Fig. 1. (A) Preoperative photograph showing two openings in the left auricle in Case 1. The medial opening (arrow) is located at the skin just below the intertragic notch, while
the lateral opening (arrow head) is at the middle of the lobule’s free lateral border. (B) Anteroposterior and lateral fistulogram shows that the medial (black arrow) and lateral
(white arrow head) openings are connected. Dye entering the medial opening (black arrow) flows out to the lateral opening (white arrow head). (C) The excised fistular tract is
1.8  1.9  1.2 cm in size and horseshoe-shaped. The central portion of the tract is incorporated in the antitragal cartilage. (From Heo KW, Congenital auricular fistula
confined to an ear lobule. J. Clin. Otolaryngol. 2007; 18:125–127, with permission).
J.-R. Kim et al. / International Journal of Pediatric Otorhinolaryngology 78 (2014) 1843–1848 1845

Fig. 2. (A) Preoperative photograph showing a congenital fistula at the superior attachment of the right auricle in Case 2. (B) The fistulous tract was running inferiorly with a
1.6-cm length and was completely excised.

tract. Surgical wound closure and compression were conducted in (Fig. 3). Because the patient’s parents wanted a cosmetic operation,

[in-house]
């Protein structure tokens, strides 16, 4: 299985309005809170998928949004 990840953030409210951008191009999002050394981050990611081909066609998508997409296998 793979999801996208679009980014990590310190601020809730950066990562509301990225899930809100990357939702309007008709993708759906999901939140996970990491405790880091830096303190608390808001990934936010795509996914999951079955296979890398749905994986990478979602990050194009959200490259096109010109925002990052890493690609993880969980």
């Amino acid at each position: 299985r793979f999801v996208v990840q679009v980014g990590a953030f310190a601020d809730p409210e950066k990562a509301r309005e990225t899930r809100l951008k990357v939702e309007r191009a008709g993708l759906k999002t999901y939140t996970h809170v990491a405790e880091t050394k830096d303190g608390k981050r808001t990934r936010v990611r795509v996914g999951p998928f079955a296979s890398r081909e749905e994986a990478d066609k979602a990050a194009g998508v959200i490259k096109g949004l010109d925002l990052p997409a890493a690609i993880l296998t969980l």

the same fashion as the classical group. Representative cases the fistula and skin tag removal was performed under general
according to fistula location are described below. anesthesia. During the operation, the fistula revealed a 0.4-cm
straight single tributary extending medially to the subcutaneous
2.3. Case 1 tissue. The postoperative course was uneventful.

A 3-year-old female visited the hospital with complaints of a 2.6. Case 4

recurrent, foul, odorous discharge from two openings in the left
auricle that had existed since birth. Physical examination A 3-year-old male came to the hospital with a congenital fistula
confirmed two openings in the left ear lobule. The medial opening at the ascending helix crus and inferior protruding soft tissue
was located in the skin just below the intertragic notch, while the